Claire's Accessories Recalls 9 Makeup Products Due To Asbestos Concerns

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The retailer said it also confirmed that a talcum ingredient in the products came "from a certified asbestos-free European vendor".

Claire's, a store that sells accessories and makeup to young girls and teens, has pulled some of its items after it was found that cancer-causing asbestos was present in some of its products.

The company has since reported the list of products affected which includes nine make-up sets including the Pink Glitter Palette with Eyeshadow and Lip Gloss as well as the Rainbow Glitter Heart Shaped Makeup Set.

A Providence, R.I., TV station had aired a story about a local law firm's test of a Claire's product, saying it contained asbestos, In response, Claire's recalled the product and ordered its own tests. Asbestos was once commonly used for building insulation, and has been found to cause certain types of cancers and tumors on internal organs.

It said: "At Claire's the safety of our customers is of paramount importance and we are passionate about the safety and integrity of our products".

Officials could not be reached for additional comment.

A Rhode Island mother was the first to report the potential problem after she saw her daughter playing with an aqua-colored glitter makeup kit from Claire's.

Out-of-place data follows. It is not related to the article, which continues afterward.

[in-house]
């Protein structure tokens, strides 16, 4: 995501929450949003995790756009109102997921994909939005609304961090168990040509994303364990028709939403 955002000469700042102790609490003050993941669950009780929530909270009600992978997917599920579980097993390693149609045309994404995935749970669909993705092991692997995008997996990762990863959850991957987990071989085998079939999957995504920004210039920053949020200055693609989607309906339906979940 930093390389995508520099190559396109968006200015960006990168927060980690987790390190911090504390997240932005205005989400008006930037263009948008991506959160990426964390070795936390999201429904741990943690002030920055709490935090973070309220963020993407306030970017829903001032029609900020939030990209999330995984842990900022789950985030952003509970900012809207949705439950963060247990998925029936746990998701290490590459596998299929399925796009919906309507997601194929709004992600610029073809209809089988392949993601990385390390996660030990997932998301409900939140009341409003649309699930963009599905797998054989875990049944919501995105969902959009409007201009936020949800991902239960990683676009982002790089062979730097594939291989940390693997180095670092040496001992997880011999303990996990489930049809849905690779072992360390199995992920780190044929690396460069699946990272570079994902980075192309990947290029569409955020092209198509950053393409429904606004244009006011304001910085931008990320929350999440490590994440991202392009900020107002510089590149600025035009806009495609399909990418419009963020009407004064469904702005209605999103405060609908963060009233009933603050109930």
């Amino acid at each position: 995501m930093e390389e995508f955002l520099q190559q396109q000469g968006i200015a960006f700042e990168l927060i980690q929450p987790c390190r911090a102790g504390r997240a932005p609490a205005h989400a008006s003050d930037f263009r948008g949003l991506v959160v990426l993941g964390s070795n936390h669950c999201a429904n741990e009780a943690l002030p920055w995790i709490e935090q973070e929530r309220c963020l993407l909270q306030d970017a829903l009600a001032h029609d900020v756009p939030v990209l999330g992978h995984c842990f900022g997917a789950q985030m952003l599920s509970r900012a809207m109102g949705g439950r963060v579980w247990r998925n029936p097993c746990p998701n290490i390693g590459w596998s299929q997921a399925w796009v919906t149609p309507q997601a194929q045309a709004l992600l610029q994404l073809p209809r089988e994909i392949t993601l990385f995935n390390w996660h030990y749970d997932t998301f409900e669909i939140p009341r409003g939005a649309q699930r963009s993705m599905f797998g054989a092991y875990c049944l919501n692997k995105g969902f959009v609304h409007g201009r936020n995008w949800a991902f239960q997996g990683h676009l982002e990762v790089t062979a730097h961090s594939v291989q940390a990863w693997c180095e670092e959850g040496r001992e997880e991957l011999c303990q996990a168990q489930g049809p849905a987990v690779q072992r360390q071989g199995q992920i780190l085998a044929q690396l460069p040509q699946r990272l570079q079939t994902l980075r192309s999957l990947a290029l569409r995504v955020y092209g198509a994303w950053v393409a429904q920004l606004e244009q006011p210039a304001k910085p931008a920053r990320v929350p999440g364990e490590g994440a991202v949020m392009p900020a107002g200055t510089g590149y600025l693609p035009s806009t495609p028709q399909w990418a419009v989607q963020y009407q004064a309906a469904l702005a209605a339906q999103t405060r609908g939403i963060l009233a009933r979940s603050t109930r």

Warner works for a Rhode Island law firm that is one Fitzgerald's clients. "So she made a decision to send the makeup kit to me". "This is unusual, so let's get multiple jurisdictions, multiple states, multiple products and let's see how that results", said Warner's boss, John Deaton.

Pink Glitter Cellphone Makeup Compact. The kit purchased several years ago was one of those that tested positive, he said. At that point, experts say, no level of asbestos is considered safe.

Although mesothelioma diagnoses are most common in people who have been exposed to asbestos in an occupational setting, there have also been a number of mesothelioma cases linked to asbestos-containing consumer products over the years.

Asbestos is a commercial name given to a cluster of six minerals that occur naturally in the environment.

The products were removed from stores on December 22, a Health Canada spokesman said.

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